Dordrecht, 26 Feb. 1877

My dear Theo,
The hours we spent together passed quickly,1 that small path behind the station where we saw the sun going down over the fields and the evening sky reflected in the ditches, and where those old moss-covered tree-trunks are standing, and the little mill in the distance – I’ll walk there again and think of you.
Herewith the photograph of ‘The Huguenot’;2 hang it up in your room. You know the story, how a young man, on the day before St Bartholomew’s Eve, was warned by his girl, who knew what would happen that night, how she wanted him to wear the sign by which Catholics were recognized, a white arm-band. He didn’t want to do it, though, his religious beliefs and his duty were dearer to him than his girl.3
Don’t know if I already sent you that poem by Longfellow which I herewith copy out,4 it has often held a strong attraction for me, and will perhaps for you, too.
Am glad that we saw Scheffer’s paintings5 together; that evening I went to see Mager, who lives with the lay reader of the Lutheran church in a truly old Dutch house.6 He has a nice room there, we sat together for a long time  1v:2 talking, he told me about Menton7 and about a Christmas he had spent there, and I told him about ‘The wide, wide world’,8 which is such a beautiful book.
Thanks for coming here yesterday, and do let’s carry on having as few secrets as possible.9 We’re brothers, after all.
Had rather a lot of work today, a great many trifling matters – but they’re my duty – if one had no sense of duty, who would be able to collect his thoughts at all, but a sense of duty sanctifies things and joins them together, and turns many small things into one large one.
Write soon about how you got home, and whether that walk and the journey didn’t exhaust you too much. Am longing for a letter from you, also to hear whether you’ll be going to Etten.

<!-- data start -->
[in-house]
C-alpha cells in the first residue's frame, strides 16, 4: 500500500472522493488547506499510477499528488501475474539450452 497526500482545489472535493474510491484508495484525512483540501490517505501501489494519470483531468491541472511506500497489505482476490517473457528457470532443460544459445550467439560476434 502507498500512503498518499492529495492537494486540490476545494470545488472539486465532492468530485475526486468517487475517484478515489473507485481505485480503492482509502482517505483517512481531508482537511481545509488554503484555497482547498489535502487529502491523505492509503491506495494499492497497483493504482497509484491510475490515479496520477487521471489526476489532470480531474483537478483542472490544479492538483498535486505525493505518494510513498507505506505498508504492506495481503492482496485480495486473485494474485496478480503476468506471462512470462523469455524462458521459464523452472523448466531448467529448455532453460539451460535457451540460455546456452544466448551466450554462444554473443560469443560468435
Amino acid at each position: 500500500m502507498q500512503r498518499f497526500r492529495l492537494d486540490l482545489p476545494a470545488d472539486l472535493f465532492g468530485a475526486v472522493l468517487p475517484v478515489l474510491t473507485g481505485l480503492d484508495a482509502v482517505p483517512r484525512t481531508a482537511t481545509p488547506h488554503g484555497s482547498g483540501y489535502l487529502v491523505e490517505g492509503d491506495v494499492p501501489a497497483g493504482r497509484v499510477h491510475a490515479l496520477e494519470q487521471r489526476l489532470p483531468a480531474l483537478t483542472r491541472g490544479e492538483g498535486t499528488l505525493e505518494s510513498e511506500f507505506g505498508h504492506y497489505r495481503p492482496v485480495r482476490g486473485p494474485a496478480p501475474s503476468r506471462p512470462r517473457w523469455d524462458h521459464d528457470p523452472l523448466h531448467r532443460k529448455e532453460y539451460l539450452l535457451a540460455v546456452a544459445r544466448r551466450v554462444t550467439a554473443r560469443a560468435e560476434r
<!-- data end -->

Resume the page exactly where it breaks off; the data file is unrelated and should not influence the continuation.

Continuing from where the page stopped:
Accept in thought a handshake, and believe me

Your loving brother,

The light of stars.10

The night is come, but not too soon,
And sinking silently
All silently the little moon
Drops down beneath the sky.

There is no light in earth or heaven
But the cold light of stars
And the first watch of night is given
To the red planet Mars.

Is it the tender star of love
The star of love and dreams
Oh no! from that blue tent above
A hero’s armour gleams.

And earnest thoughts within me rise
When I behold afar
Suspended in the evening skies
The shield of that red star.

O star of strength I see thee stand
And smile upon my pain
Thou beckonest with thy mailed hand
And I am strong again.

Within my breast there is no light
But the red light of stars
I give the first watch of the night
To the red planet Mars.

The star of the unconquered will
He rises in my breast
Serene and resolute and still
And calm and selfpossessed.

And thou too, whosoe’er thou art
That readest this brief psalm
As one by one thy hopes depart
Be resolute and calm.

O, fear not in a world like this
And thou shalt know ere long
Know, how sublime a thing it is
To suffer and be strong.

As sorrowful, yet alway rejoicing.11 a

After years of city toil